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Tılsım Tour Kusadasi/Aydın

BAFA LAKE - LATMOS - HERAKLEIA

For birds and monks Crested pelicans, cormorants, flamingos... a deep bay on the Aegean coast from early times; the place where monks from Sinai sought refuge; the lake and its lost fish. There is nothing in the unrelenting flatness of the Soke plain to anticipate the dramatic sight of the peaks of the 'Five fingered mountain (Besparmak dag) LATMOS which appear after a sudden twist in the road.

In the early morning the mountains seem softly pink, becoming purple towards evening, but always changing and never exactly the same from day to day. Often misty from the summer heat, these fingers seem to point to heaven, or Olympus, with the authority of long geological ages.
In early times there was a deep bay here called Latmos Bay but The River Meander created the rich alluvial plain of Soke by meandering all over the valley and causing the inhabitants of Ephesus, Priene and Miletus to dredge, relocate and finally abandon their towns as the harbours silted up.
An enormous earthquake in AD 17 finally cut of the gulf off from the sea and Lake Bafa was born. Lake Bafa is 25 kms from Soke and is S.E. of the River Menderes delta in the Milas-Bodrum direction. It covers an area of 7,000 hectares and is 25 m. deep at its deepest point with typical Mediterranean vegetation along its shores. The source of the 560 km long River Menderes which feeds the lake is 1,000 m up near Afyon's Dinar town.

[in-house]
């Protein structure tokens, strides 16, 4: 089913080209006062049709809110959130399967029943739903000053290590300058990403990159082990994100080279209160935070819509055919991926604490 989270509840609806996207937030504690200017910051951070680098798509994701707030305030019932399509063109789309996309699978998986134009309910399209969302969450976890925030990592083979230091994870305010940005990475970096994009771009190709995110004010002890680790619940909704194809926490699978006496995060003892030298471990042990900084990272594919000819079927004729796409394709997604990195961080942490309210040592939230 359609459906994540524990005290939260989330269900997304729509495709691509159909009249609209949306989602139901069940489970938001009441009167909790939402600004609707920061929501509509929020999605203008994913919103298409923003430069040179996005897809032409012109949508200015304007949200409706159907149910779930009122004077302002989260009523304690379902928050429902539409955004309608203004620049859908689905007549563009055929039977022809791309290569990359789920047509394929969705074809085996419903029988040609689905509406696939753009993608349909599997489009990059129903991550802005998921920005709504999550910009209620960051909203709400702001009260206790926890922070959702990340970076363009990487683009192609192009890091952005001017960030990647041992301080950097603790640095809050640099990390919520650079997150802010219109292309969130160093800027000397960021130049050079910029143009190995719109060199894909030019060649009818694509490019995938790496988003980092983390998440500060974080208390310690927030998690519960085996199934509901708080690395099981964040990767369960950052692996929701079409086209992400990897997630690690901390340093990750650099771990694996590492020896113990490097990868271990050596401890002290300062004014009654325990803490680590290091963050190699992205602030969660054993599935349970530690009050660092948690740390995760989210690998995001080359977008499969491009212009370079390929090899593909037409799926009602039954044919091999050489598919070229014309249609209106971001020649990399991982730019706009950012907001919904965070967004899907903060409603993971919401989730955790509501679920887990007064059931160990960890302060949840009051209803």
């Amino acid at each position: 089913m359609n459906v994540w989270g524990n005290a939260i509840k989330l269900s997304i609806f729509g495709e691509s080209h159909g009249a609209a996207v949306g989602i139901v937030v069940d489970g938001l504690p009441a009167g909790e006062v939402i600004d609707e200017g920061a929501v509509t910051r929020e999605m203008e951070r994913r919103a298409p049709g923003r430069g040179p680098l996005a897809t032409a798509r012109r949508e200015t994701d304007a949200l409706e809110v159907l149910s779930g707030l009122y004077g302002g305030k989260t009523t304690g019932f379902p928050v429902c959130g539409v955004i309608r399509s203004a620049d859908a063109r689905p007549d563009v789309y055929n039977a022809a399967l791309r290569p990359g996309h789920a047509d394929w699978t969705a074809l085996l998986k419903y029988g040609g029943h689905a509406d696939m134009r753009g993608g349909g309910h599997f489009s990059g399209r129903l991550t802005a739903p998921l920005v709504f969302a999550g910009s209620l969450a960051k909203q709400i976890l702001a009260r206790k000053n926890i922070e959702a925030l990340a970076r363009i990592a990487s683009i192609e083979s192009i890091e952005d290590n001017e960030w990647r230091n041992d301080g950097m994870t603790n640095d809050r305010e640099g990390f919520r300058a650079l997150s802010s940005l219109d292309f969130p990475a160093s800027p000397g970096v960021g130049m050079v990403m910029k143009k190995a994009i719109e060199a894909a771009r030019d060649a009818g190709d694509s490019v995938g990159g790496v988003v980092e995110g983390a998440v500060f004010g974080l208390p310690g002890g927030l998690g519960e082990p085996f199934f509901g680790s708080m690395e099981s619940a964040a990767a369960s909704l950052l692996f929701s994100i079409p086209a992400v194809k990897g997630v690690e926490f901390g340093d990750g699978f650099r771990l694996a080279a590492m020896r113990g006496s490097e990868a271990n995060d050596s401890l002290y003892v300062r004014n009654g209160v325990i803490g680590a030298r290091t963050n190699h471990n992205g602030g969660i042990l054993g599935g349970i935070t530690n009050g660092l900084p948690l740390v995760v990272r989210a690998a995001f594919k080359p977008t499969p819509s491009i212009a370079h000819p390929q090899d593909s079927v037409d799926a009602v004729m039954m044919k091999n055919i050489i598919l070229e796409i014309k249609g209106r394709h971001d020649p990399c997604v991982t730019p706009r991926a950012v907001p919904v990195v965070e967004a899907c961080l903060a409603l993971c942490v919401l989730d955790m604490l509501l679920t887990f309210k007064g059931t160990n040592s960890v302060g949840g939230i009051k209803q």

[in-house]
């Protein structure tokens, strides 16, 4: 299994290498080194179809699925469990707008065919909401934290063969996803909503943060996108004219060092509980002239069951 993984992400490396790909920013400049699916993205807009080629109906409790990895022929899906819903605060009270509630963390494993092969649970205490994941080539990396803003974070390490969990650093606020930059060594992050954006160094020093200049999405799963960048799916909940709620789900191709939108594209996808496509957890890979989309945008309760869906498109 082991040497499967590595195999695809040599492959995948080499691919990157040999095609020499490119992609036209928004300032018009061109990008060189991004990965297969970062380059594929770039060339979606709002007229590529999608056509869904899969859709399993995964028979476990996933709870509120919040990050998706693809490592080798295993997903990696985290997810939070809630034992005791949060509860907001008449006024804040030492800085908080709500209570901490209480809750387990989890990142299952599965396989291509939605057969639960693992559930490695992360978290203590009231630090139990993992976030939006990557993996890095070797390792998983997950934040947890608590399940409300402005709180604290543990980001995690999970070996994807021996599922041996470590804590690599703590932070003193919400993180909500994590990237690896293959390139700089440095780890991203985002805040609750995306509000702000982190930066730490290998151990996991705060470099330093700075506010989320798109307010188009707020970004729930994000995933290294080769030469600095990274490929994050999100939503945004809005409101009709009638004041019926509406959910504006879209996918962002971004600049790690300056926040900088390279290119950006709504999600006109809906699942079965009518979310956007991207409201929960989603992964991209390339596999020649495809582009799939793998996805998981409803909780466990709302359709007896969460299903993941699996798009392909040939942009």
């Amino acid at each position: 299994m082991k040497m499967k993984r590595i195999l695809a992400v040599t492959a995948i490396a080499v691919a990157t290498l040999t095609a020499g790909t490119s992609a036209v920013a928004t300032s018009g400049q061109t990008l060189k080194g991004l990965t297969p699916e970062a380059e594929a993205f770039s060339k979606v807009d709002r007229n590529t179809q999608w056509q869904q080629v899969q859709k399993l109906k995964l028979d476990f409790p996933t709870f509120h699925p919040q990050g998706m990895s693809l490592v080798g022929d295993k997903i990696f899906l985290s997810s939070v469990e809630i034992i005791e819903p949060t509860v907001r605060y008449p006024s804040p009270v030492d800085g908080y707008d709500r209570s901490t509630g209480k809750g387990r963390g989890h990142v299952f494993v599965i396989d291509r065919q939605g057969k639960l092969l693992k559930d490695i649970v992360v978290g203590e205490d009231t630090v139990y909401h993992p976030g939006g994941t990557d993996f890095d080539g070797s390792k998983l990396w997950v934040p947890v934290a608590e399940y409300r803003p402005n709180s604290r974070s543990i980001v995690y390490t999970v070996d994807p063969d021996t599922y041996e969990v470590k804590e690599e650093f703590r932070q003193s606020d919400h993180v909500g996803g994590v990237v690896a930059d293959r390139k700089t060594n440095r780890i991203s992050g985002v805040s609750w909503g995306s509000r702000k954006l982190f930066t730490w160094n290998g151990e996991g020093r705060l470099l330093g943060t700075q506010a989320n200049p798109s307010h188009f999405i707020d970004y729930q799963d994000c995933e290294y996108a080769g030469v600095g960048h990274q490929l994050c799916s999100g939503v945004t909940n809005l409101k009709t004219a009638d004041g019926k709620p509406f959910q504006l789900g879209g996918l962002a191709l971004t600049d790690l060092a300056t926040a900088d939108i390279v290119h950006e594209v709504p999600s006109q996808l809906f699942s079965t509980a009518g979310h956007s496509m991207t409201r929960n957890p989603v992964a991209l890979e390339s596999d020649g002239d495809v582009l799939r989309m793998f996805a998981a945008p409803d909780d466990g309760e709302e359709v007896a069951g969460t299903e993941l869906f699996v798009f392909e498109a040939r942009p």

It has numerous tributaries and flows to the Aegean near Soke. If You are travelling by public transport, take any bus going to Bodrum. If you want to get to Herakleia by road, get off at Camici (the first village after the road leaves the shoreline of the lake), look for the yellow signpost and then hitchhike (it's a long, hot, dusty walk). Directly opposite the restaurant are the remains of a Byzantine monastery, originally built on an islet. It is now possible to wade out to it (or have the boat ferry you across) as the water level of the lake is low in the summer.With the morning chill in the air, the sun's golden light is shining on the tranquil waters of the lake.
As the sun rises, so the lake's islands become visible, the biggest of which are Ikiz Island, Menet Island and Kahve Asar Island. Travellers using public transport are advised to get off at the sign marked Kamping where are a simple restaurants with basic camping-pension facilities and a small boats which can be hired for a tour of the lake, or to take you to Herakleia. There are many different choices of accommodation facilities at the lake side. Such as small hotels called pansiyon in Turkish (or pension) or bungalows.
"Çeri'nin Yeri" a very known one probably the oldest at the Bodrum - Izmir high road. Directly opposite the restaurant are the remains of a Byzantine monastery, originally built on an islet. It is now possible to wade out to it (or have the boat ferry you across) as the water level of the lake is low in the summer. There are a number of Byzantine monasteries-chapels in the lake. The tiny islands which hold the ruins are now probably of more interest to bird watchers than art historians.